1. An Invigorating Dasch Through Mozart. Enjoyment Assured.
2. Review – Prima Donna. Vivaldi Arias (Nathalie Stutzmann & Orfeo 55)
3. Handel With Care

Review – Prima Donna. Vivaldi Arias (Nathalie Stutzmann & Orfeo 55)

In Baroque, Classical Music, Opera, Review, Vivaldi on August 18, 2011 at 7:25 am

Anyone not acquainted with French contralto Nathalie Stutzmann should immediately listen to her performance of Brahms’ Alto Rhapsodie (Op. 53) with John Elliott-Gardiner. From her first entry at Aber abseits wer ist’s?, through her wonderful control when the male chorus enters at Ist auf Deo em Psalter, to the final pleading with so enquicke Seinfeld Herz! will immediately know that Ms Stutzmann is an artist of great talent, intelligence and refinement. And similarly her performances and recordings of music by Handel and Bach through to Schumann, Schubert, Mahler and beyond show a similar dedication to attention to detail and the highest performance standards.

Together with Orfeo 55, the original ensemble that she founded in 2009, Ms Stutzmann has recorded a disc of Vivaldi arias and instrumental pieces from his opera and oratorios. Aptly named Prima Donna, the arias are those written for specific singers – Chiara Stella Cenacchi, Angela Zanucchi, AnnaVincenza Dotti, Anna Maria Fabri and Maria-Maddalena Pieri – as well as the more normal castrati.

The accompanying notes claim that Vivaldi himself loved the contralto voice and while he is not – in my opinion – a great opera composer, individual arias on recital discs such as this can make for an argument for ‘one more go’ but currently I struggle to sit through any of his operas in its entirety. On the whole I find a lack of diversity or invention in the arias as well as a lack of either characterisation or emotional intensity that you find in Handel for example. Here, where individual arias are specifically selected because they stand out among the plethora in a single work, their impact is all the greater.

For her disc, Ms Stutzmann has chosen carefully and produced a balanced recital that for me certainly, might lead me to reconsider Vivaldi’s operatic credentials.

The opening aria is certainly a curtain raiser. With its typical string figurations, Agitata infido flatu from Juditha Triumphans is also one of the more commonly performed Vivaldi arias and she confidently handles both the chromatic line and veers away from an overtly florid da capo. Similarly the florid La gloria del mio sangue (Tieteberga) with its oboe obbligati demonstrates not only her ability to negotiate Vivaldi’s coloratura but also exhibits her range as she dips down to her wonderfully resonant chest voice. In Gemo in un punto e tremo (L’Olimpiade) she revels in the words of the text above more typically Vivaldi figuration.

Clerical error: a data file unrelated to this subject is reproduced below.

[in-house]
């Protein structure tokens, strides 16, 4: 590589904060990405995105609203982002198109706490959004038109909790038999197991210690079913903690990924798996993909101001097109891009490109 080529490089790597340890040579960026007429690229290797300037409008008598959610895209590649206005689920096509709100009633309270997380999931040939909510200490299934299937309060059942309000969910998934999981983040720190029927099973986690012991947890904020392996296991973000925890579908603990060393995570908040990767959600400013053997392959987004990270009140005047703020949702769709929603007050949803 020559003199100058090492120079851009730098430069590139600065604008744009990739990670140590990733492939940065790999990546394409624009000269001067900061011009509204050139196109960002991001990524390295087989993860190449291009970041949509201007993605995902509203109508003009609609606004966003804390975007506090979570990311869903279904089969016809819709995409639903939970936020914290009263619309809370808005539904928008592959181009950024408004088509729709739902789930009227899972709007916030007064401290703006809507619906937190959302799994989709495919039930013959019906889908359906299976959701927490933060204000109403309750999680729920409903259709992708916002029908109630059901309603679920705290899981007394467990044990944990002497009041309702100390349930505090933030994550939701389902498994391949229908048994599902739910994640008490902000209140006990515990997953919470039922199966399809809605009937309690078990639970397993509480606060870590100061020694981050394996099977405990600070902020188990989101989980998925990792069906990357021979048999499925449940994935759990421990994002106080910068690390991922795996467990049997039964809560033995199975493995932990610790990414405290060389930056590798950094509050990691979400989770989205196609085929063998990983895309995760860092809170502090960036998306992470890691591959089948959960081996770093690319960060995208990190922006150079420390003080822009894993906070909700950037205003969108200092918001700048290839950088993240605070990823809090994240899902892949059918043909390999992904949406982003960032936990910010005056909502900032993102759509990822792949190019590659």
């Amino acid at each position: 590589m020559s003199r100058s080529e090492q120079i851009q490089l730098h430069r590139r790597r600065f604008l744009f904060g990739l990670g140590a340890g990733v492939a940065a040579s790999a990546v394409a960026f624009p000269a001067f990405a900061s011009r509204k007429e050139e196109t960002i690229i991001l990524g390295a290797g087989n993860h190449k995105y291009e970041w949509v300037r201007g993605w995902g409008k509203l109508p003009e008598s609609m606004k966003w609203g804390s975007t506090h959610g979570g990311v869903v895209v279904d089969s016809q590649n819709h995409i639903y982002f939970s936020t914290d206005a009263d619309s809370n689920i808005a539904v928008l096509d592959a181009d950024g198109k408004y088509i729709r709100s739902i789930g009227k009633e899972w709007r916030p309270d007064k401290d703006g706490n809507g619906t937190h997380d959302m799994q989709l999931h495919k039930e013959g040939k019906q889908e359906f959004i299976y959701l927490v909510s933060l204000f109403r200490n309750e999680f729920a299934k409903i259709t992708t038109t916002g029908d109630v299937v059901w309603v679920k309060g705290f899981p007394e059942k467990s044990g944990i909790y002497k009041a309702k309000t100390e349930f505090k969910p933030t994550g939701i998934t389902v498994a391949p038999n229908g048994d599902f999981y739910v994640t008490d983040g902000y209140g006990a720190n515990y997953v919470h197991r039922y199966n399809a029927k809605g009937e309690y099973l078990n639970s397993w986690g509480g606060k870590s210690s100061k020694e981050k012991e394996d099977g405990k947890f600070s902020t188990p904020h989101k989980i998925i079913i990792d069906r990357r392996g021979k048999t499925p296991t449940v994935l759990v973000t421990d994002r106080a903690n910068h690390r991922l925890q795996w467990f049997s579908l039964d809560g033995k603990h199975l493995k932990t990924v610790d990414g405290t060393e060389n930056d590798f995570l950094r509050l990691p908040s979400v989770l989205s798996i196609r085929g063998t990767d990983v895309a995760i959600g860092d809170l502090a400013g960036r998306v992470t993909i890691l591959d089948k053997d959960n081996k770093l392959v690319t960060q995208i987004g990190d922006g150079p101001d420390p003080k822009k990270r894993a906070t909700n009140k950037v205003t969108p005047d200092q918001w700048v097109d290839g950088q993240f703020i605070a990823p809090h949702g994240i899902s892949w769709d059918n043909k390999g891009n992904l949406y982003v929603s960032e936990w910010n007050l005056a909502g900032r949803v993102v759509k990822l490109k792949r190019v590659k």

Throughout the recital Ms Stutzmann demonstrates an absolute control of Vivaldi’s arching vocal lines in the slower numbers. Io sento in questo seno (Arsilda Regina di Ponto) supported by elegant playing from Orfeo 55 shows, for example, of how Ms Stutzmann avoids a common pitfall of some more recent baroque and classical vocal recitals – wild, over the top ornamentation with the da capo return. Throughout she applies an intelligent level of ornamentation that not only provides variety but heightens the emotion without being distracting.

The pizzicato accompaniment in both Sento in seno ch’io pioggia di lagrime (Il Giustino) and Cor mio, che progion sei (Atenaide) certainly demonstrate that Vivaldi could provide orchestral colour and in the same way Ho hel petto un cor si forte from (Il Giustino) and Transit aetas (Juditha Triumphans) feature delicate mandolin playing. Indeed, in the latter you can also feel time and years flying away.

Sovvente il sole is certainly one of the disc’s highlights and the sleeve note speculates that perhaps Il Prete Rosso played the violin solo himself. Written as an insertion aria for the serenata Andromeda liberata, it is one of the longer, more emotionally substantial arias on the disc, clearly to showcase Vivaldi’s talents as opposed to the other composers involved. Throughout singer and violinist entwine in delicate counterpoint and thirds and sixths throughout, resulting in a mesmerising performance.

The Lombardy rhythms of Vincerà l’aspro mio fatto (Semiramide) with the unusual addition of horns tom add to the martial effect and the vigorous rhythms of the final aria Cara gioia e bel diletto (Arsilda Regina di Ponto) complete with recorder and tambourine that intensify and highlight the love felt by the protagonist, again help lift Vivaldi’s operatic credentials and are performed with suitable enthusiasm by one and all.

Throughout Orfeo 55 – including in their own orchestral numbers – provide enthusiastic, direct and warm playing for Ms Stutzmann. Its certainly a disc worth buying even if by the end of the disc I am still not entirely convinced that Vivaldi’s opera arias are as well crafted as those he wrote in some of his sacred pieces. Yet Ms Stutzmann makes a credible case for reconsideration but like Magdalena Kozená’s equally accomplished disc of Vivaldi arias – which does, I admit, include some pretty impressive numbers – ultimately it fails to convince me overall that I should return and listen to complete Vivaldi operas wholesale. Pace.

However, for the passion and intelligence of Ms Stutzmann and Orfeo 55 alone this is a disc worth acquiring for repeatedly listening.

Related Blogs:
1. Review – The Beauty of Baroque. Danielle de Niese, The English Concert/Harry Bickett
2. When Less Can Be More